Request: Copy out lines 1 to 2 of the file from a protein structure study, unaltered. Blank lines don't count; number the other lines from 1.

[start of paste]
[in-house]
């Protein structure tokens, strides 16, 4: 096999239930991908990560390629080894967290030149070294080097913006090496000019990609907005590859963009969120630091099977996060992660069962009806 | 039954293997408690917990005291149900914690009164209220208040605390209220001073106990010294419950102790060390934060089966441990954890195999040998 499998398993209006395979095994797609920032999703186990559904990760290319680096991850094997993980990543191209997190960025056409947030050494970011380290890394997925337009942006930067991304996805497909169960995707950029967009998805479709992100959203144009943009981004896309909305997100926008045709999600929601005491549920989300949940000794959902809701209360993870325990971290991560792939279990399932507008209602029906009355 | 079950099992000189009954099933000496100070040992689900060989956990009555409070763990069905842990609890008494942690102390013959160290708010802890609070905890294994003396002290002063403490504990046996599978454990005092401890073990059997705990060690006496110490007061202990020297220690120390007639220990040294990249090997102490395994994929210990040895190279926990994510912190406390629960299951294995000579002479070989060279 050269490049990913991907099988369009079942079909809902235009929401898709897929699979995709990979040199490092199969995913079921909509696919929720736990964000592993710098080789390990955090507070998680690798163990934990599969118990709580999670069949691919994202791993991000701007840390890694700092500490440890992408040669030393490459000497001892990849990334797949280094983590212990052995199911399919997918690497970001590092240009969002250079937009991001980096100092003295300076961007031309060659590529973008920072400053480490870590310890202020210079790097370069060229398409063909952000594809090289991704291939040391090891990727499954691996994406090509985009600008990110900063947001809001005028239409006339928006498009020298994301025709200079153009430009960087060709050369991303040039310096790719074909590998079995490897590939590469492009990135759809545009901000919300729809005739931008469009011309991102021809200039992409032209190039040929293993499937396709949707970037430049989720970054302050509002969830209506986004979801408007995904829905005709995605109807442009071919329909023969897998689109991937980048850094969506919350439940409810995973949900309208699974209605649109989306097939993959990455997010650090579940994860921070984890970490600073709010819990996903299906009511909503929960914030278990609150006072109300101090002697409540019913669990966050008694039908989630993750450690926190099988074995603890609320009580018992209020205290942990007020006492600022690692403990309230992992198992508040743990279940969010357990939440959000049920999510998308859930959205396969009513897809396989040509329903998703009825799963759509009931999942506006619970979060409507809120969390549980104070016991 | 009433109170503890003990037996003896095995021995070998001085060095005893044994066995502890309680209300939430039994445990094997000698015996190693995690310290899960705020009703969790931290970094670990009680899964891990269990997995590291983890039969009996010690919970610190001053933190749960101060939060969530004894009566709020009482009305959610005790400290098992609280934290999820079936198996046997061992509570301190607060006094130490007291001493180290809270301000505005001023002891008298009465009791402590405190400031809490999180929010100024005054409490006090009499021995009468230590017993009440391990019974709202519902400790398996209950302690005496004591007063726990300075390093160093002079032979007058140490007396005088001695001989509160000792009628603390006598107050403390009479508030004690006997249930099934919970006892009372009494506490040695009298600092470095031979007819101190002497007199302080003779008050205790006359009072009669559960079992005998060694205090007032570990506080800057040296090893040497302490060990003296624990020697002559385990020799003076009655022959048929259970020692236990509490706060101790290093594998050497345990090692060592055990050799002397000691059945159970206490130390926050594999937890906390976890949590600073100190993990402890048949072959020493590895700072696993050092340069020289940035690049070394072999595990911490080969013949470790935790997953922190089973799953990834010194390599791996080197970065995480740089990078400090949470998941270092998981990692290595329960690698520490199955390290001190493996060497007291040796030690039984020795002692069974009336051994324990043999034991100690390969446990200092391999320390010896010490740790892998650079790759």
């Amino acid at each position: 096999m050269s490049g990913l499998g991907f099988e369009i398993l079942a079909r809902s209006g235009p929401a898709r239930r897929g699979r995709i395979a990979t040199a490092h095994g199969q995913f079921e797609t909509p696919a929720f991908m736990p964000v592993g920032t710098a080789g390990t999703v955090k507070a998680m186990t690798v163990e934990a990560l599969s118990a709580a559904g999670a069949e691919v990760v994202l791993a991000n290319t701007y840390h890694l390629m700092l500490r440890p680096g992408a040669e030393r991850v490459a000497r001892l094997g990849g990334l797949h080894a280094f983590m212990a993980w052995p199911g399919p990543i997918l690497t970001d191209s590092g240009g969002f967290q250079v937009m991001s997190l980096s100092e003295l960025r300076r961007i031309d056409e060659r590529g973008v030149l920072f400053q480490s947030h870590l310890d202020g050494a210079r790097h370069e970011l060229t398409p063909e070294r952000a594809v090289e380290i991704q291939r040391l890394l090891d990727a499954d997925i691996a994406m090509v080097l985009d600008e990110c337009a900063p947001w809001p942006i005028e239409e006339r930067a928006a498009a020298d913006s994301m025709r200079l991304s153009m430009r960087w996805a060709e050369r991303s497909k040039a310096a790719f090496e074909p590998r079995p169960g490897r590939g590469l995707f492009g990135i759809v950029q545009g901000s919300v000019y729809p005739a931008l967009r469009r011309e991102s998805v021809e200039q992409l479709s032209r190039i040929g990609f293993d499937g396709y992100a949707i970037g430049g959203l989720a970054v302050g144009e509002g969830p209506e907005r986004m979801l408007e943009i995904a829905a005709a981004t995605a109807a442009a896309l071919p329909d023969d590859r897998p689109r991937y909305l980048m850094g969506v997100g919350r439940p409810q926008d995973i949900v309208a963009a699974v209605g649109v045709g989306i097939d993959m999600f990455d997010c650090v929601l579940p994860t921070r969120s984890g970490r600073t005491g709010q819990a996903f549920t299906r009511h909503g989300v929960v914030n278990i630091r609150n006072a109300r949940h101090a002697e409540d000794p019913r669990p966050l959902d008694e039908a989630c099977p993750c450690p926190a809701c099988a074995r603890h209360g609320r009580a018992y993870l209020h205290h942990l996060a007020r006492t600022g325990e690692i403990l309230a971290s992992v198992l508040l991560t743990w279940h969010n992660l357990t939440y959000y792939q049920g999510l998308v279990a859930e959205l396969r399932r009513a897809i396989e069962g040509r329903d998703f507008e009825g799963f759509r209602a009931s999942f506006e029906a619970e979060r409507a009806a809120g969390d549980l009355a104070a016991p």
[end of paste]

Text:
[in-house]
């Protein structure tokens, strides 16, 4: 096999239930991908990560390629080894967290030149070294080097913006090496000019990609907005590859963009969120630091099977996060992660069962009806 | 039954293997408690917990005291149900914690009164209220208040605390209220001073106990010294419950102790060390934060089966441990954890195999040998 499998398993209006395979095994797609920032999703186990559904990760290319680096991850094997993980990543191209997190960025056409947030050494970011380290890394997925337009942006930067991304996805497909169960995707950029967009998805479709992100959203144009943009981004896309909305997100926008045709999600929601005491549920989300949940000794959902809701209360993870325990971290991560792939279990399932507008209602029906009355 | 079950099992000189009954099933000496100070040992689900060989956990009555409070763990069905842990609890008494942690102390013959160290708010802890609070905890294994003396002290002063403490504990046996599978454990005092401890073990059997705990060690006496110490007061202990020297220690120390007639220990040294990249090997102490395994994929210990040895190279926990994510912190406390629960299951294995000579002479070989060279 050269490049990913991907099988369009079942079909809902235009929401898709897929699979995709990979040199490092199969995913079921909509696919929720736990964000592993710098080789390990955090507070998680690798163990934990599969118990709580999670069949691919994202791993991000701007840390890694700092500490440890992408040669030393490459000497001892990849990334797949280094983590212990052995199911399919997918690497970001590092240009969002250079937009991001980096100092003295300076961007031309060659590529973008920072400053480490870590310890202020210079790097370069060229398409063909952000594809090289991704291939040391090891990727499954691996994406090509985009600008990110900063947001809001005028239409006339928006498009020298994301025709200079153009430009960087060709050369991303040039310096790719074909590998079995490897590939590469492009990135759809545009901000919300729809005739931008469009011309991102021809200039992409032209190039040929293993499937396709949707970037430049989720970054302050509002969830209506986004979801408007995904829905005709995605109807442009071919329909023969897998689109991937980048850094969506919350439940409810995973949900309208699974209605649109989306097939993959990455997010650090579940994860921070984890970490600073709010819990996903299906009511909503929960914030278990609150006072109300101090002697409540019913669990966050008694039908989630993750450690926190099988074995603890609320009580018992209020205290942990007020006492600022690692403990309230992992198992508040743990279940969010357990939440959000049920999510998308859930959205396969009513897809396989040509329903998703009825799963759509009931999942506006619970979060409507809120969390549980104070016991 | 009433109170503890003990037996003896095995021995070998001085060095005893044994066995502890309680209300939430039994445990094997000698015996190693995690310290899960705020009703969790931290970094670990009680899964891990269990997995590291983890039969009996010690919970610190001053933190749960101060939060969530004894009566709020009482009305959610005790400290098992609280934290999820079936198996046997061992509570301190607060006094130490007291001493180290809270301000505005001023002891008298009465009791402590405190400031809490999180929010100024005054409490006090009499021995009468230590017993009440391990019974709202519902400790398996209950302690005496004591007063726990300075390093160093002079032979007058140490007396005088001695001989509160000792009628603390006598107050403390009479508030004690006997249930099934919970006892009372009494506490040695009298600092470095031979007819101190002497007199302080003779008050205790006359009072009669559960079992005998060694205090007032570990506080800057040296090893040497302490060990003296624990020697002559385990020799003076009655022959048929259970020692236990509490706060101790290093594998050497345990090692060592055990050799002397000691059945159970206490130390926050594999937890906390976890949590600073100190993990402890048949072959020493590895700072696993050092340069020289940035690049070394072999595990911490080969013949470790935790997953922190089973799953990834010194390599791996080197970065995480740089990078400090949470998941270092998981990692290595329960690698520490199955390290001190493996060497007291040796030690039984020795002692069974009336051994324990043999034991100690390969446990200092391999320390010896010490740790892998650079790759």